You have seconds—that’s right seconds—to capture the attention of a potential employer. A good first impression is a MUST. You often can’t make that impression in person, so you have to gain your prospective employer’s favor—and the chance for an interview—with a well-written resume. Think of your resume as a teaser; this is a chance to impress the employer and make them want to find out more. We’re not going to lie to you; creating a resume employers want to read isn’t easy, but it’s not that complicated if you follow these resume tips:
- Include your contact information. If you want to receive a phone call or email about your job interview, include contact information on your resume. Contact information such as your full name, address (street, city and zip code), phone number and email should be at the top of your resume, easy for employers to see and use. You may also want to include a link to your professional social media sites, like LinkedIn. Always be sure that if you are including links to your professional social media, that the information is up to date and that there is nothing on your pages that you don’t want an employer to see.
- Appearance does matter. Just like you painstakingly choose your outfit for your job interview, use the same care when writing your resume. Pay attention to formatting and create a clear, well-written resume without typos or grammatical errors. Make sure you proof, proof and proof again. Ask friends or family to double-check your resume before you send your resume out.
- Be honest. Don’t exaggerate on your resume, or write anything that isn’t 100% honest. Honesty is one of the traits that employers want in a good employee. Your resume is your first impression; a lie or exaggeration on your resume will surely eliminate you from the candidate pool.
- Don’t over generalize. Saying ‘worked in an office’ does not explain what you did, what you accomplished, and what experience you can draw on for your new employer. Be specific about what you did and accomplished at your previous employer. For example, ‘created documentation and processed orders for customers’ or ‘answered customer calls and solved common customer problems with a customer satisfaction rating of 9/10’ tells your future employers what you did and accomplished for your previous employer, and what you could do for them. Remember to use resume tip #3 when compiling this list: be honest.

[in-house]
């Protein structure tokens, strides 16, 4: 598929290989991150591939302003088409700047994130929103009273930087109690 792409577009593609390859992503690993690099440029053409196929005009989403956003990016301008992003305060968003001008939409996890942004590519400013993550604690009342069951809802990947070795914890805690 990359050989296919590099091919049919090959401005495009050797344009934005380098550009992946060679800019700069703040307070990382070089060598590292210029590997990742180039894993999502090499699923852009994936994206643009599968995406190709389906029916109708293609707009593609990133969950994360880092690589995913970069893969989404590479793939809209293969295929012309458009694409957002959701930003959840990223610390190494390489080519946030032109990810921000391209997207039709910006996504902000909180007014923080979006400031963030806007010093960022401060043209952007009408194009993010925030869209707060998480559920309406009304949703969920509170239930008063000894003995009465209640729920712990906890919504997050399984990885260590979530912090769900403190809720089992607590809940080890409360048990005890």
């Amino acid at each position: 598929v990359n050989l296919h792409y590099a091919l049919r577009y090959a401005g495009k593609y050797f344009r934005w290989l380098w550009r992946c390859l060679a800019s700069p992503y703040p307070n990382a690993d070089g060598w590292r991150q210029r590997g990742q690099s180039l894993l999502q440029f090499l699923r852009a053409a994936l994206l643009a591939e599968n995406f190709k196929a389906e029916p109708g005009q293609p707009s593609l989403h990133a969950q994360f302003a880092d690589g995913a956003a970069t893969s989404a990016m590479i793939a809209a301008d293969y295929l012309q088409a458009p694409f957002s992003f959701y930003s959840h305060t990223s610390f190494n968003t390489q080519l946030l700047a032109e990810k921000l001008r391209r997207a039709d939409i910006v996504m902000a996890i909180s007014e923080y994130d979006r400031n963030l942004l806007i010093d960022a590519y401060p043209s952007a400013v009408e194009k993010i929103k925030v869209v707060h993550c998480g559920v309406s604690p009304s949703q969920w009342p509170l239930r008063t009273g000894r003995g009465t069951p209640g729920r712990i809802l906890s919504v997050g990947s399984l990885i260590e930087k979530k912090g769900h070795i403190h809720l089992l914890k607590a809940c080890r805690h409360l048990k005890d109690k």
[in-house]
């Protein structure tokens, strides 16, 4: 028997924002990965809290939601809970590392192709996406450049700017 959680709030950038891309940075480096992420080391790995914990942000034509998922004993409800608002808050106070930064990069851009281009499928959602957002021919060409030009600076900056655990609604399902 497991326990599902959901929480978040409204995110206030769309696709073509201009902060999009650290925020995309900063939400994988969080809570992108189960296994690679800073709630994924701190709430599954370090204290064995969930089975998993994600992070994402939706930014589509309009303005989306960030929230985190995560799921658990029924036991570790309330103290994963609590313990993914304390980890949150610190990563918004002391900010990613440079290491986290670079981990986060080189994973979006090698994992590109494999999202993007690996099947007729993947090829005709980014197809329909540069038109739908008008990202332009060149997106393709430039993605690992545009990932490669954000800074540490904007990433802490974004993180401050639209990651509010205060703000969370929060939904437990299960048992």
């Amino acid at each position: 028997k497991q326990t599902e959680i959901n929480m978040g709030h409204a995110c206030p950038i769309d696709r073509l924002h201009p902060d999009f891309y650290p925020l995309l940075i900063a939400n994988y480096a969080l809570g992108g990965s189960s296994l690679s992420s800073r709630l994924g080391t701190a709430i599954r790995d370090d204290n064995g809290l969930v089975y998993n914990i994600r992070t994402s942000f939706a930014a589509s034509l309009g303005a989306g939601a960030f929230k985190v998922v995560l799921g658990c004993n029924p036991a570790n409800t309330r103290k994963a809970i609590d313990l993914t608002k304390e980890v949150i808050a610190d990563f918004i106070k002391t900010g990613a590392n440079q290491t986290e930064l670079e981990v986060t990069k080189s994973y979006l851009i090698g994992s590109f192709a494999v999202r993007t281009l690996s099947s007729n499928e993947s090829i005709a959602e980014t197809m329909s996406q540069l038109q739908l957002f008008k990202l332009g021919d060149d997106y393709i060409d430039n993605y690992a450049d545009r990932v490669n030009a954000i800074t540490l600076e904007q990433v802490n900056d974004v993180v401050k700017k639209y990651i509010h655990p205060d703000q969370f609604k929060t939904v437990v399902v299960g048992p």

- Customize for your potential employer. ‘One size fits all’ does not apply to resumes. If you are applying for an administrative position at a manufacturer, customize your resume to highlight your training and administrative experience that makes you the best possible candidate for the job. For a managerial position in a manufacturing setting, write a list of positions that show your leadership skills and experience at past employers in production, assembly and shipping.
- Use it. Network as much as possible. Keep in mind that “networking” is not a desperate plea, or should include any negative comments about your past co-workers, company or boss. Think of networking as a strategic advocacy—on your behalf. Identify the kind of position you want, and who to contact to make that happen. Then, make a list of points that you want to make about your goals and strengths and start networking. Submit your application to a staffing agency with direct hire or temp-to-hire positions (which have their own set of advantages). Attend job fairs and professional networking groups. Reach out to other associates in your industry via social media (such as LinkedIn) and at industry association meetings. This is where the Nissen Staffing Continuum “It’s not who you know, it’s who we know together” comes into play—and gets you, and your perfect resume in front of your next potential employer.